If...I got the new Orphan Copyright law straight. Not sure I agree with it though because the search terms are rather narrow and vague...

adktd2bks
08-09-2010, 10:15 PM
If you're planning to blur her face then what is the point of using that photo at all? Just curious.

mayaone
08-11-2010, 10:41 AM
wow, I had no idea. My publisher is in the UK and he has no idea who the gymnist is and how I got her photo. I don't want to blur her face but I think she is a public figure and I can use her photo without her permission if I am in it. As for the photograper, might the back of the photo have a clue. I haven't sent it to my publisher yet. He only knows about it by reading the chapter naming her. BTW,I did get permission to use quotes from a book "The four agreements" and signed a contract with them. I just won't use the photo if I can't find the photograher but it would be a shame because the point of the photo was about how funny I look next to her. I was 70 lbs more than I am now. I just signed the contract with my publisher this week and I still have to give them the "finished" product. Thanks all, and wish me luck Maya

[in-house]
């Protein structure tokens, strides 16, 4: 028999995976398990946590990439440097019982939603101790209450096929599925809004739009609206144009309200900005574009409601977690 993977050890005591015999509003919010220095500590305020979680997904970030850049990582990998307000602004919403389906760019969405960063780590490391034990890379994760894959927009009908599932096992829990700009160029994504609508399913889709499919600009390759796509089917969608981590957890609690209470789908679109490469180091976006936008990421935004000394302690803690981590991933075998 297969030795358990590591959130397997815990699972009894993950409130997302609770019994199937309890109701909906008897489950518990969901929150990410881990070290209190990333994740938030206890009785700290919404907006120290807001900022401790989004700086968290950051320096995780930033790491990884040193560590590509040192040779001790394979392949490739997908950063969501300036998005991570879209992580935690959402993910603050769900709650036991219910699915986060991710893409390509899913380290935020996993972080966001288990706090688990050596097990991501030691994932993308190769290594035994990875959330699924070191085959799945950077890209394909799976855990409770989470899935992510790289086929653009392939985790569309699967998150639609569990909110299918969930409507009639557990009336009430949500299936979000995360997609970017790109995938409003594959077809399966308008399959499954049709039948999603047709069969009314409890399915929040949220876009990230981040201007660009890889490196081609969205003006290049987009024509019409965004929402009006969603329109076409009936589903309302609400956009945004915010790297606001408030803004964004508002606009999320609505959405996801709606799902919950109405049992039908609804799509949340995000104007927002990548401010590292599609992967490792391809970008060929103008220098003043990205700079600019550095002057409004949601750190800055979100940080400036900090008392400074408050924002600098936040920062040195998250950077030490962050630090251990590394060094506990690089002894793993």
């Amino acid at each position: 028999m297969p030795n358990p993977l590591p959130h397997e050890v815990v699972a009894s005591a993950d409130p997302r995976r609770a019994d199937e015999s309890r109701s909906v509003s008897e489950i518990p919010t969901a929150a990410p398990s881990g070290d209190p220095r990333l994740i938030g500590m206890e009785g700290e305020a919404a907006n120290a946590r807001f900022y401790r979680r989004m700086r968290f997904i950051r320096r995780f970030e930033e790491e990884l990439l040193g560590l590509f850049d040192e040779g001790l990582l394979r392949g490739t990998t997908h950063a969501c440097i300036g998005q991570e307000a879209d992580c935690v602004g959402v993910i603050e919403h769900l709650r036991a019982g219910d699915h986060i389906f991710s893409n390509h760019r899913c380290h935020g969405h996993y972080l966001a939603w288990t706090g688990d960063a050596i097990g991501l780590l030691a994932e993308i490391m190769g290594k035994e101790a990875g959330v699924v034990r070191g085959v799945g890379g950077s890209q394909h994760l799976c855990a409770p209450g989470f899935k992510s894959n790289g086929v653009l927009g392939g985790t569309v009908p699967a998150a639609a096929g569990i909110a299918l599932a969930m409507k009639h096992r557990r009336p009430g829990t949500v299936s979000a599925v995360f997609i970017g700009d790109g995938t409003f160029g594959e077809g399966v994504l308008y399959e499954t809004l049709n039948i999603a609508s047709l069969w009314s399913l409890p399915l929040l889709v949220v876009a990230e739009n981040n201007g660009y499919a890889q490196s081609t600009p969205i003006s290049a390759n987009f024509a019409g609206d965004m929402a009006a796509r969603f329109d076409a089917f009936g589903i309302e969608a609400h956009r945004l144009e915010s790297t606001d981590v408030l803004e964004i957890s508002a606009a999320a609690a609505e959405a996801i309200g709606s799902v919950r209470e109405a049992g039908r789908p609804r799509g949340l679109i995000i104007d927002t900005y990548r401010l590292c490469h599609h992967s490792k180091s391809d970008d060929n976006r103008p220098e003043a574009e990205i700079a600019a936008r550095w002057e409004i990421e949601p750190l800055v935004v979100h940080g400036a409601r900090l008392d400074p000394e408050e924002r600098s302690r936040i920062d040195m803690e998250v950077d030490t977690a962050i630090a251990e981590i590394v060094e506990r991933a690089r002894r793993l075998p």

BenPanced
08-11-2010, 05:38 PM